Chrysler automatic transmission will be equipped with 9 gears in 2013
It is hard to believe that car buyers in the mid-1990s were still buying vehicles with only 3-speed automatic transmissions. It is believed that it will take about 25 years for most vehicles to upgrade to a 4-speed automatic transmission. The additional gears will be the next step in the rapid improvement of automotive technology. Unlike the slow progress in gear inclusion since the popular two-speed Powerglide transmission from General Motors in the 1950s to the four-speed transmission, significant advances in transmission programming and better packaging skills have made automakers rush to increase in a decade More gears. automatic transmission. The fifth gear was introduced soon, and the sixth and seventh gears were introduced shortly after. In 2007, Lexus ranked first among all automobile companies with an 8-speed automatic transmission in its LS sedan.
Claiming a momentary victory in the race to expand automatic transmission gear selection, Chrysler has announced their intention to offer a 9-speed automatic on some vehicles starting in the 2013 model year. Design and built by German-based firm ZF, this transmission is specially suited to obtaining peak efficiency as well as performance from the very common transverse-mounted engine configuration (powerplants that feature cylinder arrangements running parallel with the front drive axle). Flexible to front-wheel and all-wheel drive vehicle platforms makes the 9-speed automatic gearbox a fit for a wide assortment of compact to mid-sized vehicles.
As 4-speed automatics being the norm through the late 1990s, drivers began to realize improved gear transitions aiding in more comfortable driving which also presented better acceleration. Another plus about increased gears in an automatic transmission is fuel economy enhancements. In one recent example of fuel efficiency improvement, the Infiniti EX35 has been upgraded to a 7-speed from a 5-speed automatic gearbox netting a gas mileage boost of 1 mile per gallon city and 2 miles per gallon highway.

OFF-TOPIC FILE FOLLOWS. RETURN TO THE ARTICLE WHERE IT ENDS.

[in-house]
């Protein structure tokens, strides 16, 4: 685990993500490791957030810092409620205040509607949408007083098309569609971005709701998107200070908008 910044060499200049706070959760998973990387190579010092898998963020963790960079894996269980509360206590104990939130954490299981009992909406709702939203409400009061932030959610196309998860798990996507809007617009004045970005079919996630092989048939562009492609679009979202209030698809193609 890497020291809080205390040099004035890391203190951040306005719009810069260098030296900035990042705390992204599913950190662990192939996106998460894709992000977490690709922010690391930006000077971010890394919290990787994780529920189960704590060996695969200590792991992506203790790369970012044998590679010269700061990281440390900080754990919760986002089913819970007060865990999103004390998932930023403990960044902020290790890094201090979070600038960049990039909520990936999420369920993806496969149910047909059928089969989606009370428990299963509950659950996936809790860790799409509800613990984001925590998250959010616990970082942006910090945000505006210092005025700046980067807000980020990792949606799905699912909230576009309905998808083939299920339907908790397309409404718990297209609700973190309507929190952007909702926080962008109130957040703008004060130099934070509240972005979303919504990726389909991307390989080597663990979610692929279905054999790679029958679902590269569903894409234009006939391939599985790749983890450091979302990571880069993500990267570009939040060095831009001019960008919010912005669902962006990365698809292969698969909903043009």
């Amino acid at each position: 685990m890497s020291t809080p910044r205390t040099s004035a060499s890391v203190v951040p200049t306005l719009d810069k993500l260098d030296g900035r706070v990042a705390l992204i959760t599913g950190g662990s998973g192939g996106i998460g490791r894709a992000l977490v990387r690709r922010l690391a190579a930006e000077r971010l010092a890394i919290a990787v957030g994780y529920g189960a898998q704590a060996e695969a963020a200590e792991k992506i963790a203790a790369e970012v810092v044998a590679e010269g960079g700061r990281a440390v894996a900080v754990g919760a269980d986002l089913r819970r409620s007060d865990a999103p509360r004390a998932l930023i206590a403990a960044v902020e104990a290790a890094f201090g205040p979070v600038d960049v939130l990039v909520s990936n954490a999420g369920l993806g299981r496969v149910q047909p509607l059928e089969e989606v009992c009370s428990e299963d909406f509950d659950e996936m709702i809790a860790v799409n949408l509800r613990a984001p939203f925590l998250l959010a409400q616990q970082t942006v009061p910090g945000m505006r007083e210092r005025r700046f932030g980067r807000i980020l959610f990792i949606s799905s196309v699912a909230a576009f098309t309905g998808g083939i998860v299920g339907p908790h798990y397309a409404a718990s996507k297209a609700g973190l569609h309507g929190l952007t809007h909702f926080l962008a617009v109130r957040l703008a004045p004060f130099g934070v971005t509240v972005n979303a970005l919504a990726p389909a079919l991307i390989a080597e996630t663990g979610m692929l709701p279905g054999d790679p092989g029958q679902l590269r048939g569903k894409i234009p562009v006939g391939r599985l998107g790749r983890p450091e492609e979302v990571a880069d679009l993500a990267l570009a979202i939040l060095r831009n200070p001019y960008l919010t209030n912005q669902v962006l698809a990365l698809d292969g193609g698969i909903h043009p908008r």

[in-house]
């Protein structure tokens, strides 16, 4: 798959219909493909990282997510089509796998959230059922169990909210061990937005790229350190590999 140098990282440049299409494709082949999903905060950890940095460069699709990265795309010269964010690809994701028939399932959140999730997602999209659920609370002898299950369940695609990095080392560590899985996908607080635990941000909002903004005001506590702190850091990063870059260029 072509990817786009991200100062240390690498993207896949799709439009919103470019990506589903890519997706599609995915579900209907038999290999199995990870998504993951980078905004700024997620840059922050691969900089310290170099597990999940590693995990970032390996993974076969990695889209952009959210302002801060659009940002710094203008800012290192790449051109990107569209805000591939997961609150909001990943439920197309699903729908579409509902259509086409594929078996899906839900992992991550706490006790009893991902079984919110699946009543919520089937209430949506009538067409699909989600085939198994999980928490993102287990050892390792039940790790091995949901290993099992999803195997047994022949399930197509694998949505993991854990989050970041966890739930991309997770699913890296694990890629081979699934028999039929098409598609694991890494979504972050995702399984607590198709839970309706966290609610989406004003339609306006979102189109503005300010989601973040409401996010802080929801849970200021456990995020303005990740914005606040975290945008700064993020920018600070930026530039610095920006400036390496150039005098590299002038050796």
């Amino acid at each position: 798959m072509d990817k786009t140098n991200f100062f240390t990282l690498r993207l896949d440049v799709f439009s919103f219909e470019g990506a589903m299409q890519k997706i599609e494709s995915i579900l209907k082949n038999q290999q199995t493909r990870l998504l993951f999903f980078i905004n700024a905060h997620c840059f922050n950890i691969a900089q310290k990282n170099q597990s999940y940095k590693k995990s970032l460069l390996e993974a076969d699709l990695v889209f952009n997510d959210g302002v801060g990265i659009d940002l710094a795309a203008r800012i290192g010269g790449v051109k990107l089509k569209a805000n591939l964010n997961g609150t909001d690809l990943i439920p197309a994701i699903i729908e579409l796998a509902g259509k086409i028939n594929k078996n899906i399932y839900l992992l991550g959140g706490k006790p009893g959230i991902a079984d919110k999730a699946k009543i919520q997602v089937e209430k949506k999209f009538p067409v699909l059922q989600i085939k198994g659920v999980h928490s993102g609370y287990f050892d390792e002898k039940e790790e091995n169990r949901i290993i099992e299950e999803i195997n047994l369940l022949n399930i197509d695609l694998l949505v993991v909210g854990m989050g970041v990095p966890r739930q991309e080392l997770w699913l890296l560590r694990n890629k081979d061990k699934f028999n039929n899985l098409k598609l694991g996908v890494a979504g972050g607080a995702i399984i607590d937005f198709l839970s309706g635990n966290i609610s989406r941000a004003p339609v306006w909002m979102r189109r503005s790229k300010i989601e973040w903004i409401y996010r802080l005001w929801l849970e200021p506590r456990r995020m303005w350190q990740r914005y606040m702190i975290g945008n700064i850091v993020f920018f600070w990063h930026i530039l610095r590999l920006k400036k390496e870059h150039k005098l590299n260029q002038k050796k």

Expected to start production by mid-2012 at a Greenvile, South Carolina manufacturing facility, Chrysler products as well as for potential Fiat vehicles. New transmission technology, new 9-speed automatic is slated to replace the also radical Continuously Variable Transmission (CVT). For several reasons, the CVT layout in automobiles is losing support in the North America. Though still providing an advantage for gasoline/electric hybrid powertrains, the experimentation of CVTs in conventional internal combustion-engined vehicles is finding fewer new applications. With winding of the CVT belts presents an uncomfortable driving experience for some motorists, it is also becoming apparent to some owners of older CVT vehicles how expensive these units are to replace. Representing a more familiar operation and design, the 9-speed automatic should also provide strong fuel economy.
In line to become to market with a production 9-speed automatic transmission for the 2013 model year, Chrysler Group cars will not have exclusive reign for the record gear selections. Announced July of last year, Chrysler’s former parent company Daimler AG has been working on their own 9-speed automatic transmission for use in future Mercedes-Benz.
Information source: Association of Automotive Engineers and ZF. Photo source: ZF.
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